"Once airlines see the potential impact of these furloughs, we expect that they will change their schedules and cancel flights," LaHood said.
Moreover, he said, the Transportation Department is looking "to likely close" air traffic control towers at 100 airports that have fewer than 150,000 flight operations per year.
"We're talking about places like Boca Raton, Fla.; Joplin, Mo.; Hilton Head, S.C.; and San Marcos, Texas," he said. All in all, nearly two-thirds of the airports are concentrated in three states — California, Florida and Texas.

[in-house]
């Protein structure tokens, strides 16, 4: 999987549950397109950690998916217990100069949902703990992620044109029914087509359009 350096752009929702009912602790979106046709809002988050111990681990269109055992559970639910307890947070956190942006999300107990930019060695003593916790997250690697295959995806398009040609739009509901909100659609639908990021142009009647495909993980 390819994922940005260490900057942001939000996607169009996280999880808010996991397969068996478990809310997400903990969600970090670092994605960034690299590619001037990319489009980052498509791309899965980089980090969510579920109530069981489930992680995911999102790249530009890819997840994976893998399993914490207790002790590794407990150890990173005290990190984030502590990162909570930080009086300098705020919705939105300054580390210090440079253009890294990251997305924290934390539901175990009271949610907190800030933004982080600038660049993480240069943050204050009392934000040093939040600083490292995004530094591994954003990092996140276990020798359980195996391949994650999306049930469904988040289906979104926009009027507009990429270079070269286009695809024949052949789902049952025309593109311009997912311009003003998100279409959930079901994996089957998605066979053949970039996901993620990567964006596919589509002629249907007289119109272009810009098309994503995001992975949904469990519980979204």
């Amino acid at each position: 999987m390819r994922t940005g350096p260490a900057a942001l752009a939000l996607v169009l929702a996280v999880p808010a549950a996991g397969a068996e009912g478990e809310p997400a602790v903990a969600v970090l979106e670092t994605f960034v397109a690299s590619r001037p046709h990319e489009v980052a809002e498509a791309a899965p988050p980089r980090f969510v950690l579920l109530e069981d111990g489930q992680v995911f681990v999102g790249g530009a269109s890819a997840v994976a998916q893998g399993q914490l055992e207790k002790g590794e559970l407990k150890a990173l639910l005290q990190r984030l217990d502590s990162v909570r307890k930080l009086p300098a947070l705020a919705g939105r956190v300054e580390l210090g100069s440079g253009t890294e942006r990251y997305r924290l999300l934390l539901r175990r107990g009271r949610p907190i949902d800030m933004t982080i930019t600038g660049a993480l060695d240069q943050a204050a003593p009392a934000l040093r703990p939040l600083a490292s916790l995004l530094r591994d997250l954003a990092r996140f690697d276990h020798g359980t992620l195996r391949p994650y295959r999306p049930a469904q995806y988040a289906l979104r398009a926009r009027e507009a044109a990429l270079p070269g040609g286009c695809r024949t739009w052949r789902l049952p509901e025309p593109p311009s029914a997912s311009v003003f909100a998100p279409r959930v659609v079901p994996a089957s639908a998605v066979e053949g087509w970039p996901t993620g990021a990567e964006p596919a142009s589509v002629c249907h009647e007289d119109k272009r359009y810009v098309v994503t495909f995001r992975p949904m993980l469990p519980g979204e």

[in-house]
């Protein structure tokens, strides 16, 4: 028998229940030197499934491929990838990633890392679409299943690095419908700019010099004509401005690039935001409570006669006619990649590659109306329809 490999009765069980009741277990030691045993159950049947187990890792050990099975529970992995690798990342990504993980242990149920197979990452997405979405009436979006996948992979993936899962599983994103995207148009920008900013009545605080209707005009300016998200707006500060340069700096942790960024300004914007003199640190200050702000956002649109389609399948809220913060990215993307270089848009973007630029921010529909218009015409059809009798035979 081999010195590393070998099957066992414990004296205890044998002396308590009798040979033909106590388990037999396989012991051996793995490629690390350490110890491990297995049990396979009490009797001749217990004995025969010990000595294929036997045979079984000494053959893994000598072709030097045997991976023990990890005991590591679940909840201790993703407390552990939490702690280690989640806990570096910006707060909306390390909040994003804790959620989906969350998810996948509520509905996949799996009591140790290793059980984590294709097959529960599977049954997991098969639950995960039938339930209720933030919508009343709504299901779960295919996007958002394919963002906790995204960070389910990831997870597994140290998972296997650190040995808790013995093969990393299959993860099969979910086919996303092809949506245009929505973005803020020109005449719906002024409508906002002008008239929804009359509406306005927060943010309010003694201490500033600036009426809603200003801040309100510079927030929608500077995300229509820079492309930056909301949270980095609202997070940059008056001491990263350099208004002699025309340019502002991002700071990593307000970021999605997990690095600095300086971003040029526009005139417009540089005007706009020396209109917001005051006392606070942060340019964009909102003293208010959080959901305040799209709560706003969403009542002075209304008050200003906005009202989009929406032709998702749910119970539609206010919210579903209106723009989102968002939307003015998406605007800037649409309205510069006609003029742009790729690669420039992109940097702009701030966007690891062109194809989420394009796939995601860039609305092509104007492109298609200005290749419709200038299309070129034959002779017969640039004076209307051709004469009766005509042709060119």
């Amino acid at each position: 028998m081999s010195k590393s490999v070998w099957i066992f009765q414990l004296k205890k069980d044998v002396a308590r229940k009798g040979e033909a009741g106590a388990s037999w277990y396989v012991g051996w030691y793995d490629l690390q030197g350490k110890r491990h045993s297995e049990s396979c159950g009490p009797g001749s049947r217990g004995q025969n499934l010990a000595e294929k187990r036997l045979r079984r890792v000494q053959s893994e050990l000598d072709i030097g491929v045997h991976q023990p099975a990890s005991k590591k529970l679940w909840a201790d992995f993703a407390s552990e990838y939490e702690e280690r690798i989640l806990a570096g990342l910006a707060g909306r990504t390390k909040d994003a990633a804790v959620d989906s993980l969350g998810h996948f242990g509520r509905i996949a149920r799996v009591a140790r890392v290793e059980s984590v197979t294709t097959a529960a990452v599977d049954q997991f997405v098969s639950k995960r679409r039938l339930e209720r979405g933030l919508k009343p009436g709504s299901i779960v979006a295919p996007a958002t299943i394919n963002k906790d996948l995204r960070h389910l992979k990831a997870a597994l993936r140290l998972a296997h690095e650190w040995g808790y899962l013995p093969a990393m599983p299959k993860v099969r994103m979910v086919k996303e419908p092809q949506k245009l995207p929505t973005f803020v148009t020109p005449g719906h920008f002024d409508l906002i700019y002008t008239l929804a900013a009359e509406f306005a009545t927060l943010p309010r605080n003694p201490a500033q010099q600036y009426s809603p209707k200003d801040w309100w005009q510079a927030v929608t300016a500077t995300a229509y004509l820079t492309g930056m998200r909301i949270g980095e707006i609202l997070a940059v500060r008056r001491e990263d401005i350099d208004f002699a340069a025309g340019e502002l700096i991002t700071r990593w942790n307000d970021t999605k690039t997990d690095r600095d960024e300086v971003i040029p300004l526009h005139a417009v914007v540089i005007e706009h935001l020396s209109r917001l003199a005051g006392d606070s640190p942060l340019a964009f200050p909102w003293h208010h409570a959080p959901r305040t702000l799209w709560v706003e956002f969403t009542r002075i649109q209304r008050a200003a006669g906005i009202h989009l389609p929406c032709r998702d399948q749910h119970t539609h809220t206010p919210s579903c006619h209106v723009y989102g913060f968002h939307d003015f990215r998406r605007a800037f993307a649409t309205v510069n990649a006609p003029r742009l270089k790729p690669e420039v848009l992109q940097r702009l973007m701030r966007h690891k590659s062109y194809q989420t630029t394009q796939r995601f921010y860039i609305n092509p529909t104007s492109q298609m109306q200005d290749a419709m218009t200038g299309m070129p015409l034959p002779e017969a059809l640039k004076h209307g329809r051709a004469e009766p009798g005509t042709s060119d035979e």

But in a statement, Airlines for America, an industry group, said the organization, the FAA and airline carriers would be meeting soon to plan for potential cutbacks. "Air transportation is a key driver of our economy, and should not be used as a political football," the statement said.
Paul Rinaldi, the president of the National Air Traffic Controllers Association, said the reductions will not just inconvenience passengers, it will also affect local economies and result in more lost jobs. "The fact that they will not just be furloughing critical FAA personnel but closing air traffic control towers means the system will be even more compromised than anticipated," he added.